The researchers found that obesity rates among CPS-investigated preschoolers ages 2 through 5 were 28 percent, versus 10 percent for their peers, and obesity was prevalent among other youth at risk of abuse/neglect as well.
Soaring obesity rates among youth at risk of abuse/neglect point to a need for changes in child welfare policy, according to new research by Jesse Helton and Janet Liechty, faculty members in the School of Social Work.
“We looked at standardized weight-for-age measurements of obesity and found that more than one in four of the children investigated for abuse or neglect by CPS were what would be considered obese – at or above the 95th percentile” on the Centers for Disease Control and Prevention’s growth charts, said study co-author Jesse Helton. “That compares to about one in six kids nationally and about one in five children on public aid.”
Helton, who is a faculty member in the Children and Family Research Center, and co-author Janet Liechty estimated the prevalence of obesity using children’s weight as reported by their caregivers and the CDC’s sex-adjusted weight-for-age growth charts.
Prior research has shown that weight-for-age is an acceptable alternative to body mass index data for estimating obesity in population-level studies when data on both height and weight are not available, said Liechty, who is a professor of social work and of medicine at Illinois.
The prevalence of obesity among preschoolers and elementary school-aged children is of particular concern because it predisposes them to obesity as adults and the social stigma and lifelong health problems associated with it, including diabetes, cardiovascular disease, asthma, orthopedic problems and metabolic syndrome, Helton and Liechty wrote.
Participants for the study were drawn from the National Survey of Child and Adolescent Well-Being II, a nationwide survey that included more than 5,800 children, ages birth to 17 years, who were investigated for maltreatment during 2008.
“The survey is the only nationally representative data set that exists of children who were investigated for maltreatment, so it’s an important data set to use,” Liechty said. “Even though we didn’t have all the measures of adiposity that we wanted, we had an acceptable proxy for it. If anything, research suggests that using weight-for-age may underestimate the prevalence of obesity, so it’s a more conservative estimate than the BMI would give. It’s unlikely that this measure would inflate the prevalence.”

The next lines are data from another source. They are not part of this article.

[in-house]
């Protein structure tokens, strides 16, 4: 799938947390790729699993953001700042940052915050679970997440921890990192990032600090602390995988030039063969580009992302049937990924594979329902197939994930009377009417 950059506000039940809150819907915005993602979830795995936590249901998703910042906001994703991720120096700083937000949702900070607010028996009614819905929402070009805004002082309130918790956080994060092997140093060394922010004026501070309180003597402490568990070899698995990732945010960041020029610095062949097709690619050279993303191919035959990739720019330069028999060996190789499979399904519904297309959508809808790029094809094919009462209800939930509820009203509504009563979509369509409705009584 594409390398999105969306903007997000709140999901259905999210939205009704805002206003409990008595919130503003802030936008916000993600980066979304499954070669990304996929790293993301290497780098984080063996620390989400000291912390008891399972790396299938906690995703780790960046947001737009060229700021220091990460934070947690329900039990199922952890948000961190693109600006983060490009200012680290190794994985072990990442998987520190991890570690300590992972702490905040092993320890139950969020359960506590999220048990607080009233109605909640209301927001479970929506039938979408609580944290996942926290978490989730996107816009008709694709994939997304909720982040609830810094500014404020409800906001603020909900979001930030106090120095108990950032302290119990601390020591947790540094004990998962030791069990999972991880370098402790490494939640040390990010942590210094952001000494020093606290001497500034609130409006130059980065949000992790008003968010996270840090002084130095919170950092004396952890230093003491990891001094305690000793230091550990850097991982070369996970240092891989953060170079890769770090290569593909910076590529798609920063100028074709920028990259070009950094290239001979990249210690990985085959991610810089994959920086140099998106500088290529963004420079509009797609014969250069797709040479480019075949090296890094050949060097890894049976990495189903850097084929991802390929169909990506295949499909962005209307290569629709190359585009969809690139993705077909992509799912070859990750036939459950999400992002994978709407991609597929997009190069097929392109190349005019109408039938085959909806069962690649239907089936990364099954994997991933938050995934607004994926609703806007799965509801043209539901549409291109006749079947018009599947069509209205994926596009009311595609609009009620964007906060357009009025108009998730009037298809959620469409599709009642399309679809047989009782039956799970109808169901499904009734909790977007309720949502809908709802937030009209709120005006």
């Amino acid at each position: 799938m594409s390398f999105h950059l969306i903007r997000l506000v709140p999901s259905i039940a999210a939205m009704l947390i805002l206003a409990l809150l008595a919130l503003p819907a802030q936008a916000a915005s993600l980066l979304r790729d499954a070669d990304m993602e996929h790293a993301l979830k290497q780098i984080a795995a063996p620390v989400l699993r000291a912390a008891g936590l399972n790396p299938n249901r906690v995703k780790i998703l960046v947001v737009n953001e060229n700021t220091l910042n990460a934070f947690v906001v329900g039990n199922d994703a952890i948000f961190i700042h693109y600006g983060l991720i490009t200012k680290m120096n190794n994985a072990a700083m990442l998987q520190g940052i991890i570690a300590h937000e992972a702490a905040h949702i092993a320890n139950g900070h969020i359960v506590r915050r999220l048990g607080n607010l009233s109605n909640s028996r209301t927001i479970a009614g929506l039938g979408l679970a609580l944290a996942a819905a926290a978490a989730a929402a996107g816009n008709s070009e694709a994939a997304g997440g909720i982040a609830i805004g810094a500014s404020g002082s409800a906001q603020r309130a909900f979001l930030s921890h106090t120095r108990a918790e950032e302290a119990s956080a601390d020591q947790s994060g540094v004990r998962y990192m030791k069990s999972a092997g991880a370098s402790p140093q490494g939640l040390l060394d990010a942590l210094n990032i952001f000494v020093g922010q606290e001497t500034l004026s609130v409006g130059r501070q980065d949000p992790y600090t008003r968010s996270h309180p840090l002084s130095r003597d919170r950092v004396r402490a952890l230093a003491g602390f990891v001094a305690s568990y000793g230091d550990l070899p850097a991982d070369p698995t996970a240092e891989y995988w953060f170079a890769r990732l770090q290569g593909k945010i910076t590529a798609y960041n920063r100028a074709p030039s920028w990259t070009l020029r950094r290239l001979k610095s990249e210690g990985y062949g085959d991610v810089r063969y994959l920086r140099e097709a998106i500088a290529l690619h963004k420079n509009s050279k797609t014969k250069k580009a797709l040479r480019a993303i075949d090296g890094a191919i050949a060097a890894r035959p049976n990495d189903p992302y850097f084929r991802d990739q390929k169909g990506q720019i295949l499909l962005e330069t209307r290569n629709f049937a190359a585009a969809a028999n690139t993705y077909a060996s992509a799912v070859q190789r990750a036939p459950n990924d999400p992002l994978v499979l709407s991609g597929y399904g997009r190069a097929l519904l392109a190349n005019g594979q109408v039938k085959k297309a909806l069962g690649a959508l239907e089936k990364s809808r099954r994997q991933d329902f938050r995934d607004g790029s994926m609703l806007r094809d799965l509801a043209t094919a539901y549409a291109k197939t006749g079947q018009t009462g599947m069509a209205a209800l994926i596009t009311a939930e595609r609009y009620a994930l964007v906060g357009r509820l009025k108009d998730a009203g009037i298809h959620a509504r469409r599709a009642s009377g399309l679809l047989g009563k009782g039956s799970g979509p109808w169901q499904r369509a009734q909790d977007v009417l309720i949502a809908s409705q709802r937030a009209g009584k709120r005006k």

The problem of obesity among CPS-involved children points to a need for greater emphasis on proper nutrition, exercise and other behaviors that promote healthy weight during social services interventions, the researchers said.
While nutrition and exercise are on the list of things that caseworkers are supposed to address with parents and other caregivers, concerns about children’s safety, education and stability take precedence, and nutrition is often so far down the list that it is not addressed, Helton said.
Children at risk of abuse/neglect are already predisposed to a host of physical and psychological problems, and obesity may add to those burdens.
“These kids face a lot of potential health challenges due to maltreatment, and there needs to be better monitoring so we can get a clearer picture of just how big the problem is and where targeted interventions need to be done,” Helton said. “Oftentimes these kids are not only poor, but they’re also at risk of being abused or neglected. They are different from children who are living in poverty, but in nurturing homes, and they need a monitoring system that reflects that.”
Consistent with the majority of CPS cases, most of the children in the study were living with their biological parents following an abuse/neglect investigation, often in impoverished neighborhoods that were bereft of safe places for children to play outdoors and of grocery stores with fresh fruits and vegetables and other nutritious food.
Other research has shown that even when children are removed from their homes and placed in foster care or kinship care, frequently these homes also are in neighborhoods with similar barriers to healthy lifestyles, Helton said.
Boys were more likely to be obese than girls, the researchers found. About one in 2.4 (42 percent) of Latino boys ages 6 through 11 were obese, as were more than one-third (36 percent) of white boys ages 2 through 5.
Across all categories except for white girls, obesity rates were higher among children ages 2 through 11 than among older children (ages 12 and above).
Hispanic girls and African-American boys ages 12 through 17 had the lowest rates of obesity (9 percent and 14 percent, respectively).
Chronic maltreatment may have a greater impact on girls’ weight status than on boys’ weight status, however. A family history of CPS investigation quadrupled adolescent girls’ odds of obesity, but did not have the same effect on boys, the researchers found.
The study, which is available online, is to be published in the journal Child Abuse and Neglect.
The Children and Family Research Center is a unit within the School of Social Work at Illinois.
Editor’s note: To contact Jesse Helton, call 217-244-3016